This technical text carried by Valérie Létard (centrist) and Jean-Baptiste Blanc (LR), the fruit of a cross-partisan mission from the Senate, does not intend to go back to the two main objectives of ZAN, namely the reduction by half of the rate of new land take by 2031 and net zero by 2050.
But it proposes a series of adaptations to "respond to very concrete difficulties" on the ground, indicated Ms. Létard, stressing that "there is now a consensus on the fact that the law must be amended".
The government has triggered the accelerated procedure on this text, suggesting rapid adoption. Renaissance deputies had presented their own bill in mid-February.
The implementing decrees of the ZAN have indeed aroused the discontent of several associations of elected officials, including that of rural mayors who have denounced the risk of "creeping supervision" on the part of the regions.
The implementation of the Climate Law "must respect the skills and collective intelligence of our communities", estimated Mr. Blanc.
"We must fight against anarchic urbanization", agrees Philippe Bas (LR). But he denounces "a nationalization of urban development, the starting point of which is very legitimate, but which calls into question local freedoms".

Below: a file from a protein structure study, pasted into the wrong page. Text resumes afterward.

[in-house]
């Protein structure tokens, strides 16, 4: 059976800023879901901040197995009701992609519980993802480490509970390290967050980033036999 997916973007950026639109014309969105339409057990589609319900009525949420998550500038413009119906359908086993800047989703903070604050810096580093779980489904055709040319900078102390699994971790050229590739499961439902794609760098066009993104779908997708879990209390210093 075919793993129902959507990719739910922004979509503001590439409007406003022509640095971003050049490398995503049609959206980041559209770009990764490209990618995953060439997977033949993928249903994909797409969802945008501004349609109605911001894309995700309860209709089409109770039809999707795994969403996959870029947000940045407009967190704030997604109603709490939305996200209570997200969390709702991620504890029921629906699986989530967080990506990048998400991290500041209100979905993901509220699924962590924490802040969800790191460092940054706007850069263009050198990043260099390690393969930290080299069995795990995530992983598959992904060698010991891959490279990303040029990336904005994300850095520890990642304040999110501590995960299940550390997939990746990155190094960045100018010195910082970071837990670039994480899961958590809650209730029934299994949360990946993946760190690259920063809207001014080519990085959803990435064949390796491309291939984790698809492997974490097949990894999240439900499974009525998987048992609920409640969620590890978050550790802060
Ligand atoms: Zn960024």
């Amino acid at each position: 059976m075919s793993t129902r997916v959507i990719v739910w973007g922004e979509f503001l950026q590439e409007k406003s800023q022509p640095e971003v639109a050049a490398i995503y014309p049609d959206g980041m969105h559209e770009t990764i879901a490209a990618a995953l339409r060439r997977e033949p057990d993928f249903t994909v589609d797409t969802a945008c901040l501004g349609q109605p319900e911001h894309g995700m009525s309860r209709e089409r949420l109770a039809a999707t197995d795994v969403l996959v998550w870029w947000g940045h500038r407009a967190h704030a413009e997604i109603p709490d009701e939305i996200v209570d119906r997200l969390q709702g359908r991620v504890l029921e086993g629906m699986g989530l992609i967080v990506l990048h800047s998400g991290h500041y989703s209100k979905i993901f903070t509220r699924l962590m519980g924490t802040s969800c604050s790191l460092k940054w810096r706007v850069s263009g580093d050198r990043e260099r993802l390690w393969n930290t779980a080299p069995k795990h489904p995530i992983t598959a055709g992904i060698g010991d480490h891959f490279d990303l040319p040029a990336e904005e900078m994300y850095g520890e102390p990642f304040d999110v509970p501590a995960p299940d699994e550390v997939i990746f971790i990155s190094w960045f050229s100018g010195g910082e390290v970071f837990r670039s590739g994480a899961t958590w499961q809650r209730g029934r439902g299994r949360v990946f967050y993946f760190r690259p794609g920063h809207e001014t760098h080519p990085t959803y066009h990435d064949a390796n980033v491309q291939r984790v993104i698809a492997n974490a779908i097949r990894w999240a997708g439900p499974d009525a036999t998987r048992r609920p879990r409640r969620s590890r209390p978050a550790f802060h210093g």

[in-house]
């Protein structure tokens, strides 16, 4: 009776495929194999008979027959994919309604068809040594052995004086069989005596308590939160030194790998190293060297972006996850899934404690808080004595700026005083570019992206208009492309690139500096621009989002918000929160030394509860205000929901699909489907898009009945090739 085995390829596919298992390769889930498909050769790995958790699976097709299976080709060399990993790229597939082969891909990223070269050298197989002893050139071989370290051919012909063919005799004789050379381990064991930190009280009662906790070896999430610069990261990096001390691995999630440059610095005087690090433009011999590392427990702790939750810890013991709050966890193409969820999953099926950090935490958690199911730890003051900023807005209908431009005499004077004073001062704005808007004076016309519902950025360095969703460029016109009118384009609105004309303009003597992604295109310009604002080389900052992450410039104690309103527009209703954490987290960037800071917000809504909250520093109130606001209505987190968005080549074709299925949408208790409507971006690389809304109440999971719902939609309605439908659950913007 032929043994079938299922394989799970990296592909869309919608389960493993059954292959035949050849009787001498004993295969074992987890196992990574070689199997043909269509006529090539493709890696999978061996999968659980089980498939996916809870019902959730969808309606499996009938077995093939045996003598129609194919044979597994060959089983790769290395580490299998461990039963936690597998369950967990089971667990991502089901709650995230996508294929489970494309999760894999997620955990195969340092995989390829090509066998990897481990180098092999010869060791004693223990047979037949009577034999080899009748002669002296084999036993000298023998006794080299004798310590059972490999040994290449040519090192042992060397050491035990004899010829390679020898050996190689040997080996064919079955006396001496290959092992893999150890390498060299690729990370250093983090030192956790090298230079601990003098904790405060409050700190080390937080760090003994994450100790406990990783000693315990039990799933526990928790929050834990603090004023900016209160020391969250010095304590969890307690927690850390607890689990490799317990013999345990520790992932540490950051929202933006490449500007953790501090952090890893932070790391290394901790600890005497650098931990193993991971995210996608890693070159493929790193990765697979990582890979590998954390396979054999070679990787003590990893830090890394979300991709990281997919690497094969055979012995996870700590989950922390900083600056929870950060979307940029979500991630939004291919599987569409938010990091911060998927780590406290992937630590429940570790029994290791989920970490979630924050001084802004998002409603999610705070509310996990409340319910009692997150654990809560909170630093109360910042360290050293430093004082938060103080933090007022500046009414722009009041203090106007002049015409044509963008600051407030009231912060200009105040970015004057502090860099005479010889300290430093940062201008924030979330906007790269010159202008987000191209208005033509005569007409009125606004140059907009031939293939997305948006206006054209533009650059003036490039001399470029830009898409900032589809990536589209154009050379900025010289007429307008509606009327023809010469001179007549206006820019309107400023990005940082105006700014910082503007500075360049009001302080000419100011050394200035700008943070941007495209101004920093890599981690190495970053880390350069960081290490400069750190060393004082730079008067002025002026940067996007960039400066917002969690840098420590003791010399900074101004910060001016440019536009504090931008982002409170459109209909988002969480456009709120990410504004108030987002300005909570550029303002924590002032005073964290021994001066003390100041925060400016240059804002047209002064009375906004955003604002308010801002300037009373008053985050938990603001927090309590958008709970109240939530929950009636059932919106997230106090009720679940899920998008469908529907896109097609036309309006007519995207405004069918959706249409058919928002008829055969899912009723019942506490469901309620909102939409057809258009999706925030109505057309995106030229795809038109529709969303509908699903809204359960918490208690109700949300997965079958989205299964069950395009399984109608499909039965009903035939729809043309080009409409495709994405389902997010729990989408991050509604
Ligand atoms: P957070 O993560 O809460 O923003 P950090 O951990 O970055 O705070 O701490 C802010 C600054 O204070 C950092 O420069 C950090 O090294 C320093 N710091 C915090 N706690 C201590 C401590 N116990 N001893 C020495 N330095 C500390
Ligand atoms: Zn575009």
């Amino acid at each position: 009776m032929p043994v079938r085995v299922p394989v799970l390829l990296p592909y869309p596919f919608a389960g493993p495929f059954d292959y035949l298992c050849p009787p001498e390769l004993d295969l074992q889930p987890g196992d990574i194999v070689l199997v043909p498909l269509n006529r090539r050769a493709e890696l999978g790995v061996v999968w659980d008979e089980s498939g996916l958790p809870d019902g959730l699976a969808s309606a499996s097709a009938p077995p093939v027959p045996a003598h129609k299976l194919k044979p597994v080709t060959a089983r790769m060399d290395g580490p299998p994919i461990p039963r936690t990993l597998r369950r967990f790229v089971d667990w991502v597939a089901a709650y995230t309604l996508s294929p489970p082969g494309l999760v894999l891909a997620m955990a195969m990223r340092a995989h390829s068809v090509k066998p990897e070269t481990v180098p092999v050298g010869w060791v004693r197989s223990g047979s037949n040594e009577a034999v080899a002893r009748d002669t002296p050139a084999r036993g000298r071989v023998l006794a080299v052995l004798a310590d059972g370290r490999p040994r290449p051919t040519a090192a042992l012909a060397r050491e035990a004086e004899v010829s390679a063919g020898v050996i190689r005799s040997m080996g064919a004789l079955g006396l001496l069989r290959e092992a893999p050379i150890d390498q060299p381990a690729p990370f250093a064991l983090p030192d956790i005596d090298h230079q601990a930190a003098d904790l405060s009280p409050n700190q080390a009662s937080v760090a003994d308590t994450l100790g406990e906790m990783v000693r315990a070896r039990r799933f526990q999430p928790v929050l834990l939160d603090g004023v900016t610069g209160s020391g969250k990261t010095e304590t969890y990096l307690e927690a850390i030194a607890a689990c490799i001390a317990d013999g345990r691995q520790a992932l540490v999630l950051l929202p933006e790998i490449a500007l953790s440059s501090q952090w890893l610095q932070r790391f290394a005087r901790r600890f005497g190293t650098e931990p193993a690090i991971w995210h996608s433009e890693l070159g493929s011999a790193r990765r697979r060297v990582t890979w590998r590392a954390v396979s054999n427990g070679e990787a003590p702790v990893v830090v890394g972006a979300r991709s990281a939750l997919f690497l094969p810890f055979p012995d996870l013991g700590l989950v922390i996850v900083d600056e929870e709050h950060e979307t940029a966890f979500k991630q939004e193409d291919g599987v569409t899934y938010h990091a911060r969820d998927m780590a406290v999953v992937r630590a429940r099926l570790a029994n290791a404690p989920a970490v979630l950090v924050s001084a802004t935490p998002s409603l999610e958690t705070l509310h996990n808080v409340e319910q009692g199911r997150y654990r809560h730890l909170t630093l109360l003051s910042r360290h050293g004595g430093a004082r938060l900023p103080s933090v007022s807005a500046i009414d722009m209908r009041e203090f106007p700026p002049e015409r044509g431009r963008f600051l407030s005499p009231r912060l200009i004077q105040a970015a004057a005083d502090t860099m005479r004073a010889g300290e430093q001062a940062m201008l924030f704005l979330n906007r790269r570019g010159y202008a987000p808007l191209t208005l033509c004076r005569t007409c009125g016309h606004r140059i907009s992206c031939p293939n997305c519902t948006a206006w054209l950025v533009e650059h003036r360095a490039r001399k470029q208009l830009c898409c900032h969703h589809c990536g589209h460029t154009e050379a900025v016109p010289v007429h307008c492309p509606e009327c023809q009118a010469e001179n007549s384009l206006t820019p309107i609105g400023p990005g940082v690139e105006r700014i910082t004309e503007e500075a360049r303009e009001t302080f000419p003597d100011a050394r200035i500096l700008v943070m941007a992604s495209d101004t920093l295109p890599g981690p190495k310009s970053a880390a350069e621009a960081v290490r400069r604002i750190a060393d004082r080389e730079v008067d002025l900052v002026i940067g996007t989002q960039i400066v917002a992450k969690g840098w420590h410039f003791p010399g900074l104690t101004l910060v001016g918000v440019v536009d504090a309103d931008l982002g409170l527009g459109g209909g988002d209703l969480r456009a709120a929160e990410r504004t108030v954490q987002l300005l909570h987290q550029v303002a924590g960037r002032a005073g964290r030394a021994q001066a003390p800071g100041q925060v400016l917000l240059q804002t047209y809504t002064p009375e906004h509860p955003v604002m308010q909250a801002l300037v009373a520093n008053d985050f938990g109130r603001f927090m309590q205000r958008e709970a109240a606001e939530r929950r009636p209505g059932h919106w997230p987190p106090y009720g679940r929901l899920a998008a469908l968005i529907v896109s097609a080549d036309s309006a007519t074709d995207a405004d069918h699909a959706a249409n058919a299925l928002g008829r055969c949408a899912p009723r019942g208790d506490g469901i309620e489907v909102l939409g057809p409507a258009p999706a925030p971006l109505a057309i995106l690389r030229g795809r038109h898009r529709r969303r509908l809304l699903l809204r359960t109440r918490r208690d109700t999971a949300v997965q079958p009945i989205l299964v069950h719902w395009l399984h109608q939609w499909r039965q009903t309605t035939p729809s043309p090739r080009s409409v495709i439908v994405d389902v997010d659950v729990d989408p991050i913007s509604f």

The Minister of Ecological Transition Christophe Béchu immediately expressed his desire to "find a path of agreement and solution", pleading for "fundamental sobriety".
The text provides in particular to guarantee each municipality a “minimum area of municipal development” of one hectare.
The government is in favor of a minimum artificialization envelope equivalent to 1% of the urbanized surface of sparsely populated rural municipalities, or some 20.000 hectares, while the senators' proposal is estimated at around 36.000 hectares, a figure disputed by Mr. White.
The senators also provide for a count in a separate envelope of major national projects and taking into account the specificities of coastal municipalities and mountain and overseas territories.
The first point is part of the proposals considered "problematic" by ecologist Ronan Dantec.
Given the large number of amendments tabled to the text, its discussion could continue on Thursday.